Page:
Between doubt and faith


[Melbourne, 29 January, 2016] I instantly mistrust people who tell me they never had (or have) any doubts. And I am not referring to the kind of doubt that they may have about what they will wear today, or what food they will put on tonight’s table. I am talking about doubt with regard to issues of faith.

Faith never offers absolute certainty. Faith is hoping, expecting, trusting. It is a strange mix of certainty and uncertainty that is not based on hard scientific evidence. It is, therefore, not so strange that many find it difficult to continue to believe or may even lose their faith at a certain point in time.

Ryan Bell, a former ministers of the Adventist Church in Hollywood (USA), decided to experiment with his faith. He wanted to live as an atheist for a year. He did not know where that might lead him or how it might change him. It was obviously not something he thought of one day and then implemented the next day. I know only snippets of his personal history, from remarks by people who know him, but I suspect that his decision came at the climax of a long and complex process. By now two years have passed since he began his experiment. He often writes about his experience and gives talks about it. Many seem to be interested in what has been happening to him. By now it is clear that he did not abrogate his experiment after twelve months. As far as I have been able to ascertain from a distance it seems to me that he has completely (and for ever?) given up on his faith.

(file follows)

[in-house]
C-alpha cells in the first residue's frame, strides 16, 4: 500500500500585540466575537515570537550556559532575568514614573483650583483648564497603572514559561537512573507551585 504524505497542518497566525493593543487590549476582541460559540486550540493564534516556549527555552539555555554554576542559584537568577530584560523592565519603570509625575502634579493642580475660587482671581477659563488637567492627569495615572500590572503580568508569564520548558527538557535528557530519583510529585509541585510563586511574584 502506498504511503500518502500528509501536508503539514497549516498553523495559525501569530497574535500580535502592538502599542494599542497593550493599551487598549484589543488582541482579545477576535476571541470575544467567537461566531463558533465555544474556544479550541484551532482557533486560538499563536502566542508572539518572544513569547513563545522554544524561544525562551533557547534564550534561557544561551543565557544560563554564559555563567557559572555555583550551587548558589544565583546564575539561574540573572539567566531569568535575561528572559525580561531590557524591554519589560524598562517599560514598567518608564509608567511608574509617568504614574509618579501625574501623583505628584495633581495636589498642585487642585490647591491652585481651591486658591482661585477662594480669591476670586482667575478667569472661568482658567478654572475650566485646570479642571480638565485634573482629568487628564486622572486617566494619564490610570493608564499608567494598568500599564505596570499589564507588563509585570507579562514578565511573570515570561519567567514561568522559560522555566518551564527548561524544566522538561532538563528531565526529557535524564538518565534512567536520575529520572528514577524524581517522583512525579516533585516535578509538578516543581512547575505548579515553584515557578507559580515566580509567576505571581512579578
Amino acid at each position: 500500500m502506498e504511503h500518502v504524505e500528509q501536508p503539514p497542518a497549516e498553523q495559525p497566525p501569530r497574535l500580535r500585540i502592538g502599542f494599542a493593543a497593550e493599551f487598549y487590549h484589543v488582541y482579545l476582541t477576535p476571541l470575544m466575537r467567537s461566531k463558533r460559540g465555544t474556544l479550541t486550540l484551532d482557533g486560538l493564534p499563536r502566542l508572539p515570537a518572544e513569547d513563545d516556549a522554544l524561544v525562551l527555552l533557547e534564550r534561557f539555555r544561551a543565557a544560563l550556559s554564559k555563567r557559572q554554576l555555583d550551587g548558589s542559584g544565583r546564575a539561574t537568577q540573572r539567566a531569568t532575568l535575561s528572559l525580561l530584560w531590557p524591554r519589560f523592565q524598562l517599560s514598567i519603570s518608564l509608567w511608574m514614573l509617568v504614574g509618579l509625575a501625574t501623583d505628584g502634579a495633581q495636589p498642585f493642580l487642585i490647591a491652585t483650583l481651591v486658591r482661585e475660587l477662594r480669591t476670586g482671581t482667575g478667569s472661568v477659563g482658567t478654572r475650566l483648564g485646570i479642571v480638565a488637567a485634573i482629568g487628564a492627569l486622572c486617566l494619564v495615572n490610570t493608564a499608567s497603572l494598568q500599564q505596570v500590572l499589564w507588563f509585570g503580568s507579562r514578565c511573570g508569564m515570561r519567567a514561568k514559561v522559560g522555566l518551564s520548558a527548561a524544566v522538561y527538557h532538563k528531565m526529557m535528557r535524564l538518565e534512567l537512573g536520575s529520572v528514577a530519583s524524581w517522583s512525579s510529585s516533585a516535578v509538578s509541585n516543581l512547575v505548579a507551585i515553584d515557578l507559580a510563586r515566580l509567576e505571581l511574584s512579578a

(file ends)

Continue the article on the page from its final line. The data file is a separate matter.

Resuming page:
From time to time I see the name of Ryan Bell pop up. This week, for instance, I happened to see it as I was reading the small, 120-page book Why I Try to Believe. I had bought it in the Adventist Book Center that is located in the office of the Victoria Conference of the Adventist Church in Melbourne. (I should say that I much more enjoyed my visit to another bookstore that belongs to the Kooron-chain of first class christian bookstores in Australia.) The book has been written by Nathan Brown, the editor and manager of the Adventist publishing house in Australia. I met Nathan a few years ago during another visit to Australia and I hope to see him again before my present vacation ‘down under’ comes to an end.

The preface of Nathan Brown’s book is written by Ryan Bell. Nathan and Ryan have been friends for many years. Nathan acknowledges that he also has many doubts, but he has very intentionally chosen another route than his friend Bell. He does not want to abandon his faith, but wants try to believe in spite of his many doubts and uncertainties, and he hopes that his openness and honesty will stimulate many readers to give faith a new chance in their life. I read the book with strong interest and will fondly recommend it to some of my friends!